Mortimer Mouse

Each stuffie has a sweet story of it's own:

Mortimer Mouse enjoys baking and tending his sourdough starter.

He is 15" tall and is made of gray organic cotton jersey. He is stuffed with washable fiberfill and has a beanbag in his torso, the better to sit up. As you can see, his eyes, nose, and whiskers are hand-stitched with cotton thread. His ears are lined with striped cotton shirting.

Mortimer's cardigan is stretchy knit fabric. It is a delicate shade of red with little white dots knit in. The other animals tell him is really flattering to his gray fur. Like all Hazel Village animal clothes, it is removable so the animals can share and trade.

Mortimer comes packed in a special cotton bag. He also comes with a lavender and mint sachet whose smell reminds him of home. If, in the course of events, he gets drool, cookie dough, etc. on himself he can be hand washed and air dried.

He says he will be happy anywhere, as long as he gets the occasional starchy treat.

As I mentioned to Ms Moon, Owen Fox

Flora Fox (look at her sweet tail!)
ps it's not Flora's fault she looks a little strange, the image was stretched a bit
so view it on Hazel Village to get the right idea :)

Friday, September 3, 2010

the living room is a staple of the American family

you don't remember (how can you not remember)
this is how a mother speaks
memory, speak

your eyes are lit in 16 year neuron firework
i am reaching toward a
nursing infant

the door slams so closely against my face
i feel it's soft sob and shake

the great cry of your unknown heart
pouring in drywall
in staccato

the Mormons at the door assure me
God will protect

all night the living room we hold hands, look
toward your room
the tv

silent, the perfect Poltergiest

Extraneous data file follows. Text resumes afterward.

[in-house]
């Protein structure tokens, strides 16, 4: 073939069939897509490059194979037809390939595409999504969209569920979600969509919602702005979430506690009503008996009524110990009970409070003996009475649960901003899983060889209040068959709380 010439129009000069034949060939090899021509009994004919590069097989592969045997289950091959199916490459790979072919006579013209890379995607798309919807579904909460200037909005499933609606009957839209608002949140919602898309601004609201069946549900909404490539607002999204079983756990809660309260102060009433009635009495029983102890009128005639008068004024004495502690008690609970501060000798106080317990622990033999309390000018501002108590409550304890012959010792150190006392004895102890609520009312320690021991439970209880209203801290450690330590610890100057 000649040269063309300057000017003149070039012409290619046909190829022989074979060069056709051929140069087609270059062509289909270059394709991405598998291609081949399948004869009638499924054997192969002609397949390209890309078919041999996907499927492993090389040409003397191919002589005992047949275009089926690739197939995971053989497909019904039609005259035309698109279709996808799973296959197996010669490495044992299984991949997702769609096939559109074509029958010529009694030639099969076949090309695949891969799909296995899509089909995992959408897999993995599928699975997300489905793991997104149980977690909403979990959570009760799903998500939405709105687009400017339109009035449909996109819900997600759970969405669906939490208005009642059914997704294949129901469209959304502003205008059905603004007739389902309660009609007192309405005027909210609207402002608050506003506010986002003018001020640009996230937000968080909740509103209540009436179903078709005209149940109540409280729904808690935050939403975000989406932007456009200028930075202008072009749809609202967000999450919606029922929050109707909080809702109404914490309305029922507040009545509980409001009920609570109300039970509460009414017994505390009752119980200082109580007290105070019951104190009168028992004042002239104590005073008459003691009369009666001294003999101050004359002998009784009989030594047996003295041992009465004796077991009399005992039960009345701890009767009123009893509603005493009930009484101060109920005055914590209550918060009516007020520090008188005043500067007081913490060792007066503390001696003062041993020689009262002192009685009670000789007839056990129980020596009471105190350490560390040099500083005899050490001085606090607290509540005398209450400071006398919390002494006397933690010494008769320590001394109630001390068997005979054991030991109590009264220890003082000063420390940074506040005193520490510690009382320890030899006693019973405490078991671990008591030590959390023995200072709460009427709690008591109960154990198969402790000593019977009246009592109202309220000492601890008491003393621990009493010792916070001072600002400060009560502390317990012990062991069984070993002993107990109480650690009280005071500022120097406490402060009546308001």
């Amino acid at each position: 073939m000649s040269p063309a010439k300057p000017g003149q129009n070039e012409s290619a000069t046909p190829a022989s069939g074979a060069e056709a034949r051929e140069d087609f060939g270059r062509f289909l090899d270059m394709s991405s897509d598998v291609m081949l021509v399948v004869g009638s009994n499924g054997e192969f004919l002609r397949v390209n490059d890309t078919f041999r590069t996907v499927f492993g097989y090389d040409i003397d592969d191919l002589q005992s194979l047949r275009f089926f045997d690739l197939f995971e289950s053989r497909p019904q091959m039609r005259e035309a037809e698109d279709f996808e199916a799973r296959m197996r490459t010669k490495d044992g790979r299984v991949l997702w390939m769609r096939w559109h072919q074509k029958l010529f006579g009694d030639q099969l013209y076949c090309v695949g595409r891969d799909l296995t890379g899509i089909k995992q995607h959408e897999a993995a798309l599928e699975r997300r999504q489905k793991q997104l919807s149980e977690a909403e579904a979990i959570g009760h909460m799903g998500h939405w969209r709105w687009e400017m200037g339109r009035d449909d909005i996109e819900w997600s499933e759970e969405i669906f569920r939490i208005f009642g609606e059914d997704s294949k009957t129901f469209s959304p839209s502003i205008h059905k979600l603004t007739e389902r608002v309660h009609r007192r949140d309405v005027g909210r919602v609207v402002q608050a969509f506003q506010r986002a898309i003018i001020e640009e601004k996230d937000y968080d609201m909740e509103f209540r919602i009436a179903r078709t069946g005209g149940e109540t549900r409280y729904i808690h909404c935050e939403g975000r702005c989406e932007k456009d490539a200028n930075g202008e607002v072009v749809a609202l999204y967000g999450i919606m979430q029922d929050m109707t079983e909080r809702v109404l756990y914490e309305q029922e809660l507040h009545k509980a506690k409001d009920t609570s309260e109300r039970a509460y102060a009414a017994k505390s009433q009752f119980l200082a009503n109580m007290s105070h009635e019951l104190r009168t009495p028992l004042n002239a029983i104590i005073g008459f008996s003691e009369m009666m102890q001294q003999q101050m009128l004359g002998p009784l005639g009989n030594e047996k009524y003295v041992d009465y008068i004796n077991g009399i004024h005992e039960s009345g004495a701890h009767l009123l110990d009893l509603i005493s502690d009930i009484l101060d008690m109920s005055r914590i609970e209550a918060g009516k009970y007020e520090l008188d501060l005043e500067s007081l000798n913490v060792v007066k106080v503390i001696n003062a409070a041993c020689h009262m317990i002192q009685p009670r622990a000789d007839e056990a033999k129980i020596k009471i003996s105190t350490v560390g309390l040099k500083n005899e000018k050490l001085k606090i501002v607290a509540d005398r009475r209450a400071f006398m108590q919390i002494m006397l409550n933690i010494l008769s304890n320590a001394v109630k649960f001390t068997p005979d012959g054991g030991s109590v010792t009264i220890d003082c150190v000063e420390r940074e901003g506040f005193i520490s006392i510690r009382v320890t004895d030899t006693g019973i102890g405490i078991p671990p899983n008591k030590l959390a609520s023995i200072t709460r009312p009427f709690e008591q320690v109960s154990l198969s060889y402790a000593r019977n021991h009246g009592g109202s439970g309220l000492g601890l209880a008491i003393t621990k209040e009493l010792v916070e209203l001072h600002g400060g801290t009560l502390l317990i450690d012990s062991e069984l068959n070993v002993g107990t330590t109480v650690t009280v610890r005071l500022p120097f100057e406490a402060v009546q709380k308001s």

a vortex in the place of
our faces

my worst fears live inside the couch
they eat our sweat
like candy.


Thursday, September 2, 2010

Wednesday, September 1, 2010

27 Weeks Pregnant With Ever and Everything Else

With the pulled rib I am careful and conscious of every motion, the swing of my arms, turning of my trunk, the way I bend over to turn on the hot water for dishes. A miscalculation and I hear and feel the pop! like a slippery chicken tendon sliding over the bone, and then pain, and then the pop pop pop with every motion for hours afterward. Ever moves like an octopus now, over 2 pounds and a foot long, with her hair color in place and eyes open, swallowing amniotic fluid, hiccuping:
I feel her move along my pubic bone and up against my lungs at the same time, push her tiny bum into the rib cage and kick quickly in swift karate chops. She moves more when she hears her Daddy's voice and her sister's voice, the two most common now outside of mine. Lola talks to my stomach as if it's actually her infant sister there, without the enormous globe of my ( still completely free of stretch marks, something small to celebrate ) stomach and distended belly button in the way. She kisses where Ever's head might be, talks to her about how much she loves her.